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Tuesday, May 30, 2017

IRS Guidance on the One Rollover Per Year Rule

A person generally cannot make more than one rollover from the same IRA within a 1-year period. A person also cannot make a rollover during this 1-year period from the IRA to which the distribution was rolled over.

Beginning after January 1, 2015, one can make only one rollover from an IRA to another (or the same) IRA in any 12- month period, regardless of the number of IRAs one owns.

The one-per year limit does not apply to:

  • rollovers from traditional IRAs to Roth IRAs (conversions
  • trustee-to-trustee transfers to another IR
  • IRA-to-plan rollover
  • plan-to-IRA rollover
  • plan-to-plan rollovers

Once this rule takes effect, the tax consequences are:

  • one must include in gross income any previouslyuntaxed amounts distributed from an IRA if you made an IRA-to-IRA rollover (other than a rollover from a traditional IRA to a Roth IRA) in the preceding 12 months, an
  • one may be subject to the 10% early withdrawal tax on the amount you include in gross income.
Posted by James M. Carlson at 10:09.10

Monday, May 08, 2017

CWF's Primer on IRA Rollover Rules

There are seven (7) IRA rollover rules:

  1. An RMD is never eligible to be rolled over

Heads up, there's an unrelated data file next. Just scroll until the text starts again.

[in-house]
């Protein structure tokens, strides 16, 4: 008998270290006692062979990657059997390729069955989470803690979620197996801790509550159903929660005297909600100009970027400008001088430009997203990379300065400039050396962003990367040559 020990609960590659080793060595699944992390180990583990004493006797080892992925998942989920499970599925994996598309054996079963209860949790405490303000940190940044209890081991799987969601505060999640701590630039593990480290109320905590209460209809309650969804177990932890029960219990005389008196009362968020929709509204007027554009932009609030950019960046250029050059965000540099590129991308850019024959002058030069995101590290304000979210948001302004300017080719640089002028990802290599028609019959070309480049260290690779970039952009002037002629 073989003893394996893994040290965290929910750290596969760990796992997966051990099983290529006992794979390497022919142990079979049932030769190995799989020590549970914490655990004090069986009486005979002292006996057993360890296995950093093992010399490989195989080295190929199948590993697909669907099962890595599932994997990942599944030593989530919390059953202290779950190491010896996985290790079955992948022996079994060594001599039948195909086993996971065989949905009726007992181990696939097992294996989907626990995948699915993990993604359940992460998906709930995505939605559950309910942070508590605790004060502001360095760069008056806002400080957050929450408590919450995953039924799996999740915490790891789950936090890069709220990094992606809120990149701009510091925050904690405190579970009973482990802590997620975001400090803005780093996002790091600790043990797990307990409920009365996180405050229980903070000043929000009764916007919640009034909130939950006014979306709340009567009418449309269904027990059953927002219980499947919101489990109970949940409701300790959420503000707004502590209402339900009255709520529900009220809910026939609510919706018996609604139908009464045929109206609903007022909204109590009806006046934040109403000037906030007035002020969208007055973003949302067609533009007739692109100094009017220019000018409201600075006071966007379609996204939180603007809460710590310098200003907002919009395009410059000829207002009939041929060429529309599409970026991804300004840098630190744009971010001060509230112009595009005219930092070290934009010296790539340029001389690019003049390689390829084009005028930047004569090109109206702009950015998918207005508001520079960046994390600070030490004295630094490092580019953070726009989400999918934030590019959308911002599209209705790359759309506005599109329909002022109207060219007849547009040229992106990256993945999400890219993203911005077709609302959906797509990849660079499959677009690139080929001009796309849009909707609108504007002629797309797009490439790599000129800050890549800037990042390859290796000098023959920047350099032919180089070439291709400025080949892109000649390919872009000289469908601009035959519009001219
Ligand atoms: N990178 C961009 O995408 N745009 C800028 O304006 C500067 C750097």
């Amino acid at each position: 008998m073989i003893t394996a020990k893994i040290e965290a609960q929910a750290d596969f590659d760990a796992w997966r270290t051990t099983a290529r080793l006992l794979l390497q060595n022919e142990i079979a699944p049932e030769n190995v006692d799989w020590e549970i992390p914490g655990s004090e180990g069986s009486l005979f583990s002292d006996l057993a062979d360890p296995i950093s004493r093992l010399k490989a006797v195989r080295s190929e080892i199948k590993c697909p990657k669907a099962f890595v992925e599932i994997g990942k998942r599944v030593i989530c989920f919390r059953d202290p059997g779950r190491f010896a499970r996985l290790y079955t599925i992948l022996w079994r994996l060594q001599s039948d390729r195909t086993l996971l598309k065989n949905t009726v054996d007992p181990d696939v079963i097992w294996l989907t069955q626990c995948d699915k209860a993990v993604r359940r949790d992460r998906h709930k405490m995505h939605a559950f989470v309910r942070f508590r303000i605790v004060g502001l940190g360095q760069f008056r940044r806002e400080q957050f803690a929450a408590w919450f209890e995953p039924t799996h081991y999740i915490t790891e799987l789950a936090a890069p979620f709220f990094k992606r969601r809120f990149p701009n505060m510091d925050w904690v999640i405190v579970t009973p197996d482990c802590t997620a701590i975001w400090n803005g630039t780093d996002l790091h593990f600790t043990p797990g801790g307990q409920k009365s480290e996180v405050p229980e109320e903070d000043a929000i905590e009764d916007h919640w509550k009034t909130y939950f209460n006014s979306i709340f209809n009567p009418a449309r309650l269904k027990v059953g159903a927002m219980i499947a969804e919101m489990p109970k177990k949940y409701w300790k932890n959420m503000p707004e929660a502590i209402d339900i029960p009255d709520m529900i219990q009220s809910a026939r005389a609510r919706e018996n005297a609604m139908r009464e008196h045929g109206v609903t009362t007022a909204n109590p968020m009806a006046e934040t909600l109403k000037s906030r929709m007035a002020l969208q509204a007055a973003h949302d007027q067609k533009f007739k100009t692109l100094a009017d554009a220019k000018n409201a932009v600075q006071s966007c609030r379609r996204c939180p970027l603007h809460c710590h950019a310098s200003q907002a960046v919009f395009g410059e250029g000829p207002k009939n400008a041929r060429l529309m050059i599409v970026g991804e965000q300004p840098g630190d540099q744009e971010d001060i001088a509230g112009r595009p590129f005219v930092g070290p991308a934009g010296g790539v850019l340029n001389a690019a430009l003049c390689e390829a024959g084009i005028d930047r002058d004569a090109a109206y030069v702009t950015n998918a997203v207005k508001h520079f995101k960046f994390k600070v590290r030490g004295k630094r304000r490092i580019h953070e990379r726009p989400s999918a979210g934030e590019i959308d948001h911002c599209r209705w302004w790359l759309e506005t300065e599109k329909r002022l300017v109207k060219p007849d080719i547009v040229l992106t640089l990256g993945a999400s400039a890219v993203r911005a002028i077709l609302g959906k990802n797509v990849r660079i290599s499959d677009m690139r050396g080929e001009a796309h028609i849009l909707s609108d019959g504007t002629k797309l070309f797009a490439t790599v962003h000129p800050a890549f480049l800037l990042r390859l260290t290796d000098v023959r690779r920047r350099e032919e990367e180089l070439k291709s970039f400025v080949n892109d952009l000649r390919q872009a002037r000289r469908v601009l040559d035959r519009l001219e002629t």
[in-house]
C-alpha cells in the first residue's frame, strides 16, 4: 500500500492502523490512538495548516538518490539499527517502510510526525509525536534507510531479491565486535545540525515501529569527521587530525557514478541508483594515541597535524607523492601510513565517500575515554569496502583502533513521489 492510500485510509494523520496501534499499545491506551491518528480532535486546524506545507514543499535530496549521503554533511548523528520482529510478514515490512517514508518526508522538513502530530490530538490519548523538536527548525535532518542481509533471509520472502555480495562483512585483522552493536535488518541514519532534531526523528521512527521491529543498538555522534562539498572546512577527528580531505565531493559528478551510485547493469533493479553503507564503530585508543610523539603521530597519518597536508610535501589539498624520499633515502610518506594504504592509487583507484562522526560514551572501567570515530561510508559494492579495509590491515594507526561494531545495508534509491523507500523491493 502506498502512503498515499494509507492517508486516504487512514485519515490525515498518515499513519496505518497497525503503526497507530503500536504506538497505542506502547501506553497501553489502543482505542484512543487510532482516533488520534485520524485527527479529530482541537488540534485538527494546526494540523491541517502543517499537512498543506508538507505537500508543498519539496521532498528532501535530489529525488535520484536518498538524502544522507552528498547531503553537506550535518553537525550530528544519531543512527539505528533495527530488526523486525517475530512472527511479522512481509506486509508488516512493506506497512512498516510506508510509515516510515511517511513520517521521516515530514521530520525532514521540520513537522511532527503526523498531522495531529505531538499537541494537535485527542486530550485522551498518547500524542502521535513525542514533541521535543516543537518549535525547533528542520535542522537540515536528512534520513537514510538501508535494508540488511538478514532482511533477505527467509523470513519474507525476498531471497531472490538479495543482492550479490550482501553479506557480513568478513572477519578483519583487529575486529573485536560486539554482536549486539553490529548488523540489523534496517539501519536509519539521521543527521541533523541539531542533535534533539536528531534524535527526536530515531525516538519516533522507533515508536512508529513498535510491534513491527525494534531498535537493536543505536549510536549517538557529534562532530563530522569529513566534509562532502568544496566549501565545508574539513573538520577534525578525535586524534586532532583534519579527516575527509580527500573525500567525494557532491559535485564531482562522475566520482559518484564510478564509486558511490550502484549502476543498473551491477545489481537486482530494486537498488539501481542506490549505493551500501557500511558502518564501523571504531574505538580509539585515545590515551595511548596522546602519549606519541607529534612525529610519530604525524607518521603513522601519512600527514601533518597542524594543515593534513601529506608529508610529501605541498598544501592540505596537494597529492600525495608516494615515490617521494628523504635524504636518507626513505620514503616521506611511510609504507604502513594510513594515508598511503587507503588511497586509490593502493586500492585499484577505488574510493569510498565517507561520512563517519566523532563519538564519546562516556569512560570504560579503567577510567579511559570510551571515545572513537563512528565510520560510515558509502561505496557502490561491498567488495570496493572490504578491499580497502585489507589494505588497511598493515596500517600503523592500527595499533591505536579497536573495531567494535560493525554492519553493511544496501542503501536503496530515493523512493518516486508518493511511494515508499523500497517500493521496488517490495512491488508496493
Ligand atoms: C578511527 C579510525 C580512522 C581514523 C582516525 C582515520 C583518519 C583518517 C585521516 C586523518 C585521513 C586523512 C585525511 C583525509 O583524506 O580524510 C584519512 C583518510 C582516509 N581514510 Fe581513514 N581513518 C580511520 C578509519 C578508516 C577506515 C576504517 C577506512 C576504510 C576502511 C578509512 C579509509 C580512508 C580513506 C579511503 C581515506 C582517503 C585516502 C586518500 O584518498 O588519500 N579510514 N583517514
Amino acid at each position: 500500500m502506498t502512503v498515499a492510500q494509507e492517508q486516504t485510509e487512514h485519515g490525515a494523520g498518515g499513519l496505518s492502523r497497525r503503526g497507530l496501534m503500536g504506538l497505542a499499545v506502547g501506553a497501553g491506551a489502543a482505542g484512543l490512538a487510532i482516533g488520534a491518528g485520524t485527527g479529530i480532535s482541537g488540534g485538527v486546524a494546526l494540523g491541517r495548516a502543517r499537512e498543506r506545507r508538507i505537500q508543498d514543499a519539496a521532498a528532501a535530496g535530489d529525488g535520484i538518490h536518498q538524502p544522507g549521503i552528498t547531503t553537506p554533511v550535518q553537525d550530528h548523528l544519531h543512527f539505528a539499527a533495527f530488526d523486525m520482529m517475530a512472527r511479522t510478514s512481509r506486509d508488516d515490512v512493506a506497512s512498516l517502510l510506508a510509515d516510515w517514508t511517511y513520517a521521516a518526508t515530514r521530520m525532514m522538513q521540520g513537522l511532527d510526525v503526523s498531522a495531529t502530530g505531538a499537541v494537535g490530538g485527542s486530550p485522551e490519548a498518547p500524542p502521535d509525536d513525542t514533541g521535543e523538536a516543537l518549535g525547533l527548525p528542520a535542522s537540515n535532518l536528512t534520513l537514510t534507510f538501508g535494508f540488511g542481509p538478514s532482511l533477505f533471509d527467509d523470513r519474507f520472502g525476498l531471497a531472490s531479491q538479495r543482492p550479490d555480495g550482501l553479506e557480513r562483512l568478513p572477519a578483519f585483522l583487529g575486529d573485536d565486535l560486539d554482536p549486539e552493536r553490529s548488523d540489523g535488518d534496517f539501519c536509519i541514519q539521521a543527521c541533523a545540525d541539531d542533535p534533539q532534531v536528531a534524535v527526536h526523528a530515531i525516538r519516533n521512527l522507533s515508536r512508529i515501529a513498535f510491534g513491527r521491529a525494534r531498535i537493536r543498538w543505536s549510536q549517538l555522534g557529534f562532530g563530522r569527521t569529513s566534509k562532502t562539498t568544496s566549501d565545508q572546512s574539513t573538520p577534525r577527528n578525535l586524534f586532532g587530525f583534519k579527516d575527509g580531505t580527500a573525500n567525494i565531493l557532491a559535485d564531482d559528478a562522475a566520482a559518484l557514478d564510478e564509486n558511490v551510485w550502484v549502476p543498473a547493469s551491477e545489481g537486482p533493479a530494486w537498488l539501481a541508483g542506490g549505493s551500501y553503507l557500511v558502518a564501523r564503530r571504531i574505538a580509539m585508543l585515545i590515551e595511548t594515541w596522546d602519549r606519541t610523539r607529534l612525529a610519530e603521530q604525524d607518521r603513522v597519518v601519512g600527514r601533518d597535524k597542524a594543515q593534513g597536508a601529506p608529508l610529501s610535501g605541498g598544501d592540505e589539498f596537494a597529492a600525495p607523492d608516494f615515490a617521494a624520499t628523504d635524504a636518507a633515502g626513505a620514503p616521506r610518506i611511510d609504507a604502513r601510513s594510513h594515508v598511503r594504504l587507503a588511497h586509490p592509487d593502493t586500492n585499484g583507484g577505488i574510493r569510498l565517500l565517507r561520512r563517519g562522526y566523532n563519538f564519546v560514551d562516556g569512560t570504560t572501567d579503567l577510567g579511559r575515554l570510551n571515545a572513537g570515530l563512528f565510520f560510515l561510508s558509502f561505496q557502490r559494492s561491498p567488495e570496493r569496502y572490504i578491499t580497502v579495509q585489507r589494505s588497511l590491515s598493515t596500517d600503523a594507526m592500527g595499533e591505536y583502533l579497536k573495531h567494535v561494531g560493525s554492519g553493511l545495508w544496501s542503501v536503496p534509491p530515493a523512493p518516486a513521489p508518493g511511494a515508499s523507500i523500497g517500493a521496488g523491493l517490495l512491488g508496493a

2. A person is authorized to rollover only one distribution within a 12 month period
  3. The rollover must be completed within 60 days
  4. An inherited IRA (non-spouse beneficiary) is never eligible to roll over a distribution from an inherited IRA
  5. 5. If property is distributed (and not cash), such property must be a rollover The property cannot be sold and the proceeds rollover over as is the case when property is distributed from a qualified plan
  6. SIMPLE IRA funds may be rolled over into a traditional IRA, SEP-IRA or a 401(k) or vice versa only if the individual has met the 2 year requirement
  7. Roth IRA funds can only be rolled over into the same or a different Roth IRA.

A person who fails to comply with all of the above 7 rules is ineligible to make a rollover contribution.

The IRS has been granted the authority by a 2001 tax law to grant relief to someone who has missed the 60 day rule because he or she incurred some difficulty or hardship and it would be unjust, or inequitable for the IRS to not waive the 60 day rule. Waive means the IRS creates a new 60 day period for the individual to complete the rollover.

The IRS' position is - it does not have the statutory authority to grant rollover relief to a person who fails to comply with any of the other rollover rules.

The IRS can't grant relief to any person who has taken multiple IRA distributions during a twelve month and makes an ineligible rollover contribution.

The IRS can't grant relief to a nonspouse beneficiary who was paid a distribution by an IRA trustee. The IRS can't grant relief and allow someone to roll over a required distribution.

The IRS can't grant relief if a person receives an in-kind distribution from his or her IRA, sells the asset, and then impermissibly rolls over the sales proceeds. If a distribution is ineligible to be rolled over but it is contributed as a rollover, such distribution will need to be included in the individual's taxable income and it will be an excess contribution subject to the excess contribution rules until corrected by withdrawal.

Posted by James M. Carlson at 10:02.41
Categories: Traditional IRAs